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To: Professors; Re: Your Advisees – Advice

September 30, 2011 in Academia, Education

To: Professors; Re: Your Advisees

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Advising Illustration - Careers

Mark Shaver for The Chronicle

Dear faculty members: I sell Ph.D. advising services on the open market. And your Ph.D. students are buying. Why? Because you’re not doing your job.

Lest you think that by advising, I mean editing research papers and dissertations, let me disabuse you. I offer those services, but rarely am I asked for them.

A former tenured professor at a major research university, I am now running an academic-career consulting business. That’s right: I am doing graduate advising for pay. I am teaching your Ph.D. students to do things like plan a publishing trajectory, tailor their dissertations for grant agencies, strategize recommendation letters, evaluate a journal’s status, judge the relative merits of postdoctoral options, interpret a rejection, follow up on an acceptance, and—above all—get jobs. And business is so good I’m booked ahead for months.

I see how this is just really good advertising on the part of the author, but it’s really an interesting issue. I can see the benefits of hiring someone like this from the very beginning of your Ph.D. program. Seriously, someone needs to be on you to publish early in your studies.

Of course, the other question is why don’t faculty do this. Overburdened? Organizational?

Faulty Towers: The Crisis in Higher Education – I agree. This is a pyramid scheme that will end badly

June 15, 2011 in Academia

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Higher education: The latest bubble? | The Economist

April 19, 2011 in Academia, Education, Public Interest

Higher education

The latest bubble?

Apr 13th 2011, 11:50 by Schumpeter

The argument made isn’t great, but I agree overall. The coming bubble is going to messily pop. I see a business rush in the next 20 years not only to offer education, but accreditation.

Imagine businesses that can offer degrees. Students would pay the business for them to work and study at the business. The business could then be accredited so their “education” would be acceptable globally.

Exciting and scary

Deficiency in Foreign Language Competency: What Is Wrong with the U.S. Educational System? – WorldWise – The Chronicle of Higher Education

November 14, 2010 in Education, Language, Public Interest

Deficiency in Foreign Language Competency: What Is Wrong with the U.S. Educational System?

November 9, 2010, 2:45 pm

It doesn’t take much to realize that the U.S. trails far behind other countries on the second language issue. Moreover, we constantly receive clear signals of the need to more seriously discuss the appropriateness and feasibility of implementing a second-language education policy. At the same time, we hear voices telling us that such an idea is just another unnecessary notion. The rationale used by many who justify this widespread second-language deficiency is that English is today’s lingua franca.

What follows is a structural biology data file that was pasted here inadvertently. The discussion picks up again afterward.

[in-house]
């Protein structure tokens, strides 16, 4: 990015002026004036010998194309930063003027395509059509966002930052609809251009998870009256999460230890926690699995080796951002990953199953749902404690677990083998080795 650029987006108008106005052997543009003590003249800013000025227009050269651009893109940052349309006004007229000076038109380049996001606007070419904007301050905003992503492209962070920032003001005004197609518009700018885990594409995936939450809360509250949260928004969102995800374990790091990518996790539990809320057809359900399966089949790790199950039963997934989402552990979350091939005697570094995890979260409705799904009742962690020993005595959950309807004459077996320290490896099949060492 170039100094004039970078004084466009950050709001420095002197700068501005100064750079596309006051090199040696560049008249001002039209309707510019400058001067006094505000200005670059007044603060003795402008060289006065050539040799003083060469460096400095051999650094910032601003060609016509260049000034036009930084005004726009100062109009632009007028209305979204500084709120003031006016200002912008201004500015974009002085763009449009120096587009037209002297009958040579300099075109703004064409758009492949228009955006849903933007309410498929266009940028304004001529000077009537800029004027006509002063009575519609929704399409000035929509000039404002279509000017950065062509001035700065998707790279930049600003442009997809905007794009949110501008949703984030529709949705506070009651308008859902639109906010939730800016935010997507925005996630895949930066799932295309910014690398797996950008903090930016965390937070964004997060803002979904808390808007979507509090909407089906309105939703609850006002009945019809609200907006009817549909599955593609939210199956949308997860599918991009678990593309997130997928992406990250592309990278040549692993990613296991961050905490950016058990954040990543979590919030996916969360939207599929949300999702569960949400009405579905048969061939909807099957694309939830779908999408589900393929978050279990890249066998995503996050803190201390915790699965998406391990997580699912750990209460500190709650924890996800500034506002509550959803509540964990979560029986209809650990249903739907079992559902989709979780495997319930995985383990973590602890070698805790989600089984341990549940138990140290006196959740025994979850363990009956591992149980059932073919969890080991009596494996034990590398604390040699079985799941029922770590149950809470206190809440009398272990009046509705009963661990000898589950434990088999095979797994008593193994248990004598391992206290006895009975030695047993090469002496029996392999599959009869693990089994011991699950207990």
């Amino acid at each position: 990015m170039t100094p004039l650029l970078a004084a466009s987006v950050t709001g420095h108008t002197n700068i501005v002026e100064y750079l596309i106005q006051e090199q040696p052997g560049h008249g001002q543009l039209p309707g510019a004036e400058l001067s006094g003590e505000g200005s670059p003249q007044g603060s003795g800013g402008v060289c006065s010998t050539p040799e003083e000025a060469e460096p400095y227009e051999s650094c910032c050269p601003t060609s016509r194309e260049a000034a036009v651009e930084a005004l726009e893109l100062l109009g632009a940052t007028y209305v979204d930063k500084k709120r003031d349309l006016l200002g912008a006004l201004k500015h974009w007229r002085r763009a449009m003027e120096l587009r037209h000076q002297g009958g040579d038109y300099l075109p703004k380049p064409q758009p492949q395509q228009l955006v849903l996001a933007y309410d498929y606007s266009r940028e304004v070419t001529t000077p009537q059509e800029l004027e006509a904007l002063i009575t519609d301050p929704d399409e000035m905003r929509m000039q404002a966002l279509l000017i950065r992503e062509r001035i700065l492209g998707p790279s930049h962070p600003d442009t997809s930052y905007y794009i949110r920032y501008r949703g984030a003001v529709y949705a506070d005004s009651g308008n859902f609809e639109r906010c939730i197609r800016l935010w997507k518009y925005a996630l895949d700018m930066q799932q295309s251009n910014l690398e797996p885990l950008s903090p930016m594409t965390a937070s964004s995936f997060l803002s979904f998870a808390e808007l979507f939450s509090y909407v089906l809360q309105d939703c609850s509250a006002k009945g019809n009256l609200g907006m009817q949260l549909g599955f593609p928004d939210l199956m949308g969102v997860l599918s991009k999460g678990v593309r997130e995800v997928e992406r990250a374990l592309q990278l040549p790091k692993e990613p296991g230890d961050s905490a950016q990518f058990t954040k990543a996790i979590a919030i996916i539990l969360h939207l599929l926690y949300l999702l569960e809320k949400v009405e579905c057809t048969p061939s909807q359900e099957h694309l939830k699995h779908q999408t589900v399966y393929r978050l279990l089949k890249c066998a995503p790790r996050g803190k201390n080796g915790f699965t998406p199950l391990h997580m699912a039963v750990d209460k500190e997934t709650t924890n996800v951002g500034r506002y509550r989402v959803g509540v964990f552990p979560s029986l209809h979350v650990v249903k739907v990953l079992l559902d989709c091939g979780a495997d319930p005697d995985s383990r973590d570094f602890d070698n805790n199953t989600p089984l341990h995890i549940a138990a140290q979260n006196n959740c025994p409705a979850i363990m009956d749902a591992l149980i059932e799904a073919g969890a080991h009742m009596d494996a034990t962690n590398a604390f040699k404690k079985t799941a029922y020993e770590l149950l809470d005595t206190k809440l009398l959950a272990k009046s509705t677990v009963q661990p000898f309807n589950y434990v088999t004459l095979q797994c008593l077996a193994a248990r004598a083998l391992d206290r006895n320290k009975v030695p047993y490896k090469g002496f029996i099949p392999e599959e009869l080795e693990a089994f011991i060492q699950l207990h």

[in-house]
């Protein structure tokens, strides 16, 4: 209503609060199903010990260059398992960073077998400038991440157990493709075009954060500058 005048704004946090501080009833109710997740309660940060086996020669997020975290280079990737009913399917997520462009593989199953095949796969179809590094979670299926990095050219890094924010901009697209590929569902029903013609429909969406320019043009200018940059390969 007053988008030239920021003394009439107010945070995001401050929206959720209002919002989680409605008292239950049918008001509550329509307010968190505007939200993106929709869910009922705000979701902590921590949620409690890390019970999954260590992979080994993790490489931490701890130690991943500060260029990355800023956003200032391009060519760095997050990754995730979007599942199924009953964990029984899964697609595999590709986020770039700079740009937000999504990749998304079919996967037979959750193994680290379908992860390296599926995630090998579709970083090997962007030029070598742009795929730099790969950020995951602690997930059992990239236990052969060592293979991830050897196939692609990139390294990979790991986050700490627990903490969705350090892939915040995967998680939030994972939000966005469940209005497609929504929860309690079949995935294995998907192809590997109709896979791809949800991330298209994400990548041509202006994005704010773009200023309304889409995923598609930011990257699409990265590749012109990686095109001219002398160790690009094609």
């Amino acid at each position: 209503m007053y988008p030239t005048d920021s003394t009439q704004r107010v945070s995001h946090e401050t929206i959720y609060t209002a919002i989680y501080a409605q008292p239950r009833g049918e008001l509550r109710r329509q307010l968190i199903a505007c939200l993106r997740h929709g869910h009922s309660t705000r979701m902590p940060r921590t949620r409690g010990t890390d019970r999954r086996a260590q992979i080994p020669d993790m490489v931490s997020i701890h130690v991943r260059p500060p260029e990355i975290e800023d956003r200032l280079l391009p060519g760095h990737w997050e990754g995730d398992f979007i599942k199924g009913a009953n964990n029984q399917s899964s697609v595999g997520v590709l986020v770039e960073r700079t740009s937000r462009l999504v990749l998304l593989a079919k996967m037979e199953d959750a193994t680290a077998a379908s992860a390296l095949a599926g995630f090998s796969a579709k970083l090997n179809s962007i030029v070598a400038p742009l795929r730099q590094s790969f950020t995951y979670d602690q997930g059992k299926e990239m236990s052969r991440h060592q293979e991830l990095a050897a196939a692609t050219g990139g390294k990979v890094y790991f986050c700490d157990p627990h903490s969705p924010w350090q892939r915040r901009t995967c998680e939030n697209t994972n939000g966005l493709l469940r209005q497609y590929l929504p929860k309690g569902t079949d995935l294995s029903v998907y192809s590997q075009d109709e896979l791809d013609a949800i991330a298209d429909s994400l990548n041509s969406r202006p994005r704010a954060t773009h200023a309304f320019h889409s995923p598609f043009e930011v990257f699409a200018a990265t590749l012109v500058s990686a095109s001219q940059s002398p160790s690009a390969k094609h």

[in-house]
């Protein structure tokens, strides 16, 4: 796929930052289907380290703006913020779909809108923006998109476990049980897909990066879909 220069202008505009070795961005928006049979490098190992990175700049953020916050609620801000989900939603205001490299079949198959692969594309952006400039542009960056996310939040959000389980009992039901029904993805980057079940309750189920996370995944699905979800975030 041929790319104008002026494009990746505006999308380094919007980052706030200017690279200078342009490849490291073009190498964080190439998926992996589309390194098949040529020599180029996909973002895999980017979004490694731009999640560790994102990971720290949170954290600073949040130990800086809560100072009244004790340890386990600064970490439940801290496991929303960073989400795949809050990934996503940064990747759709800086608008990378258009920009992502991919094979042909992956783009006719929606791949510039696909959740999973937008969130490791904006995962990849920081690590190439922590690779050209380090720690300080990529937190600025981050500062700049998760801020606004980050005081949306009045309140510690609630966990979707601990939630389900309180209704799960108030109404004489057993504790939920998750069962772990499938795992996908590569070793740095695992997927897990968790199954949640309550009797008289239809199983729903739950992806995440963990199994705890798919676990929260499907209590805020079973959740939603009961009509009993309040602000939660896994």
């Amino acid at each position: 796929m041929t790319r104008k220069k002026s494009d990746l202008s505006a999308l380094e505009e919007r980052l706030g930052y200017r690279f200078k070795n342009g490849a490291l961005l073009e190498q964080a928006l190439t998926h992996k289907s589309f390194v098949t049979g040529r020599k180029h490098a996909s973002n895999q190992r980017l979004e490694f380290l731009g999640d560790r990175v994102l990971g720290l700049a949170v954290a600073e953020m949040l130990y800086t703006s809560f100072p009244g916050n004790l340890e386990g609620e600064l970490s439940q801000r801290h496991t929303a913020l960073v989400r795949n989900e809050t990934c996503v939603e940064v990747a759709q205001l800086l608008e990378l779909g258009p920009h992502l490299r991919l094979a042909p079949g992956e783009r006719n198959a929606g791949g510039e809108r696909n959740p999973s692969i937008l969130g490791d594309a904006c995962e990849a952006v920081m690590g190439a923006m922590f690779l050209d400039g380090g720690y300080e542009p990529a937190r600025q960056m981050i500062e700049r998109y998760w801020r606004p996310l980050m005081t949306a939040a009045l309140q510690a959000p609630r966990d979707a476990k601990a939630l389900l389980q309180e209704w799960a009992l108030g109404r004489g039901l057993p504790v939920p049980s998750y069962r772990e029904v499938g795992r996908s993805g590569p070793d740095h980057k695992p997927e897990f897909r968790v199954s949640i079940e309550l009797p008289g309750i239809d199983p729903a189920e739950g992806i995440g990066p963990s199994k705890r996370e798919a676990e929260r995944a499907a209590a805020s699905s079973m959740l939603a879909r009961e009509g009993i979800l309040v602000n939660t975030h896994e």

I really liked this post. It captures the immediate sense that learning languages is important in the global marketplace, but a lack of actions being taken my institutions and individuals to pursue this goal.

It seems a lot like the obesity crisis in the US (and elsewhere). We know what should be done to solve the problem, but our institutions and, more so, individuals will not do what it takes to live a healthier lifestyle.

I wish I knew what to do. Learning language in America is always compared to the rest of the world, but there are huge differences. The countries we are usually compared to largely have the ability to focus language learning on one or two obviously necessary languages. Just imagine if we, in the US, were able to focus all of our energy on teaching/learning Spanish. The outcomes would likely be much different.

The reality is that this is no focus in our education system across the country in languages for much of the same reason nothing is standardized in American education, local control. I’m not taking a position on good or bad here, just stating the obvious. There’s no agreement on whether or which languages should be learned. Also, there is no immediately clear reason why learning a language will be beneficial. My parent’s generation learned French for the most part. Asking them how they used French they likely answer either that they don’t remember any of it or that it was useful at a French restaurant once :-)

The problem is, language isn’t something that you can learn in a short time frame when you need it. You can take 6 months of Korean before being transferred to Seoul and think that you’ll be able to function in society. How old are you and where are you from only take you so far. Try dealing with the local government office or diagnosing office problems with your 6 months of Korean study. Language learning takes time and lots of it. Learning a language early can result both in better performance in that language as well as improved ability to learn others.